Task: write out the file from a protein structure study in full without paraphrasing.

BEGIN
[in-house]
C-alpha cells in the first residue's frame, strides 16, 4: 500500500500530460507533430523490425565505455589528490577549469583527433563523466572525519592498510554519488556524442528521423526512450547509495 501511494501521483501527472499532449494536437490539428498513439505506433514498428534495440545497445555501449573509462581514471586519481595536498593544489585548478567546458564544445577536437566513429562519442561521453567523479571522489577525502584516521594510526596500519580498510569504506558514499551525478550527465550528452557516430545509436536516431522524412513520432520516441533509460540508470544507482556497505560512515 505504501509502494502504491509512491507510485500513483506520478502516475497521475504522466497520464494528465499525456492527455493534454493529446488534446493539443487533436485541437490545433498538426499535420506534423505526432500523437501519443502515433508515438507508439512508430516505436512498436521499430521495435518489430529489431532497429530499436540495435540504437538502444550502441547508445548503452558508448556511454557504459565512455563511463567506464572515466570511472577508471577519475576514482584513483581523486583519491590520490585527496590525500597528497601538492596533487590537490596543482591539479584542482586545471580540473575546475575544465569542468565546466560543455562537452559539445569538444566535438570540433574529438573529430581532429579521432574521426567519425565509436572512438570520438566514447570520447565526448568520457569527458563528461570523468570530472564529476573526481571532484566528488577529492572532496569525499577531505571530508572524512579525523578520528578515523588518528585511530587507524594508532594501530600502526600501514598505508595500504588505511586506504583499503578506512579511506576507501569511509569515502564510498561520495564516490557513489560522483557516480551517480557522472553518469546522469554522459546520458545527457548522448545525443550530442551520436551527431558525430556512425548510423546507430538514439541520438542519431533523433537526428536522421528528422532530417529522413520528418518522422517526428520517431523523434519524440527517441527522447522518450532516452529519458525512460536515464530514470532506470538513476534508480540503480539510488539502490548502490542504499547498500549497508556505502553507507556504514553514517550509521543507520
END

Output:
[in-house]
C-alpha cells in the first residue's frame, strides 16, 4: 500500500500530460507533430523490425565505455589528490577549469583527433563523466572525519592498510554519488556524442528521423526512450547509495 501511494501521483501527472499532449494536437490539428498513439505506433514498428534495440545497445555501449573509462581514471586519481595536498593544489585548478567546458564544445577536437566513429562519442561521453567523479571522489577525502584516521594510526596500519580498510569504506558514499551525478550527465550528452557516430545509436536516431522524412513520432520516441533509460540508470544507482556497505560512515 505504501509502494502504491509512491507510485500513483506520478502516475497521475504522466497520464494528465499525456492527455493534454493529446488534446493539443487533436485541437490545433498538426499535420506534423505526432500523437501519443502515433508515438507508439512508430516505436512498436521499430521495435518489430529489431532497429530499436540495435540504437538502444550502441547508445548503452558508448556511454557504459565512455563511463567506464572515466570511472577508471577519475576514482584513483581523486583519491590520490585527496590525500597528497601538492596533487590537490596543482591539479584542482586545471580540473575546475575544465569542468565546466560543455562537452559539445569538444566535438570540433574529438573529430581532429579521432574521426567519425565509436572512438570520438566514447570520447565526448568520457569527458563528461570523468570530472564529476573526481571532484566528488577529492572532496569525499577531505571530508572524512579525523578520528578515523588518528585511530587507524594508532594501530600502526600501514598505508595500504588505511586506504583499503578506512579511506576507501569511509569515502564510498561520495564516490557513489560522483557516480551517480557522472553518469546522469554522459546520458545527457548522448545525443550530442551520436551527431558525430556512425548510423546507430538514439541520438542519431533523433537526428536522421528528422532530417529522413520528418518522422517526428520517431523523434519524440527517441527522447522518450532516452529519458525512460536515464530514470532506470538513476534508480540503480539510488539502490548502490542504499547498500549497508556505502553507507556504514553514517550509521543507520